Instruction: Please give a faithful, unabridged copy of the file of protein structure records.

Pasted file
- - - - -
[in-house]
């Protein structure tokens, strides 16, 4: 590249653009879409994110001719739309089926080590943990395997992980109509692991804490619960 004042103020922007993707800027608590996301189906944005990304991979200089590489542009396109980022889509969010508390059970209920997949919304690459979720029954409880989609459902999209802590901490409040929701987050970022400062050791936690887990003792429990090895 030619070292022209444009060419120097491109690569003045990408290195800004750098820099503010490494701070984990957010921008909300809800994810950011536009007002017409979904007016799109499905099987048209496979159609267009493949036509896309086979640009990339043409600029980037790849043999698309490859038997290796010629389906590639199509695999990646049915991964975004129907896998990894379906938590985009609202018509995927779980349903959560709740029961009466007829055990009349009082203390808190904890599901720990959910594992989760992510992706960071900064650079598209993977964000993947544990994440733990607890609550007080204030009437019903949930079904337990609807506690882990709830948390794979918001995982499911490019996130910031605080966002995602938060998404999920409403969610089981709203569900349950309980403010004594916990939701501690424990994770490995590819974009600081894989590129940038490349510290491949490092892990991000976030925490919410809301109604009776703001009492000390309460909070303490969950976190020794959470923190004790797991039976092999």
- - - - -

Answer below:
[in-house]
């Protein structure tokens, strides 16, 4: 590249653009879409994110001719739309089926080590943990395997992980109509692991804490619960 004042103020922007993707800027608590996301189906944005990304991979200089590489542009396109980022889509969010508390059970209920997949919304690459979720029954409880989609459902999209802590901490409040929701987050970022400062050791936690887990003792429990090895 030619070292022209444009060419120097491109690569003045990408290195800004750098820099503010490494701070984990957010921008909300809800994810950011536009007002017409979904007016799109499905099987048209496979159609267009493949036509896309086979640009990339043409600029980037790849043999698309490859038997290796010629389906590639199509695999990646049915991964975004129907896998990894379906938590985009609202018509995927779980349903959560709740029961009466007829055990009349009082203390808190904890599901720990959910594992989760992510992706960071900064650079598209993977964000993947544990994440733990607890609550007080204030009437019903949930079904337990609807506690882990709830948390794979918001995982499911490019996130910031605080966002995602938060998404999920409403969610089981709203569900349950309980403010004594916990939701501690424990994770490995590819974009600081894989590129940038490349510290491949490092892990991000976030925490919410809301109604009776703001009492000390309460909070303490969950976190020794959470923190004790797991039976092999």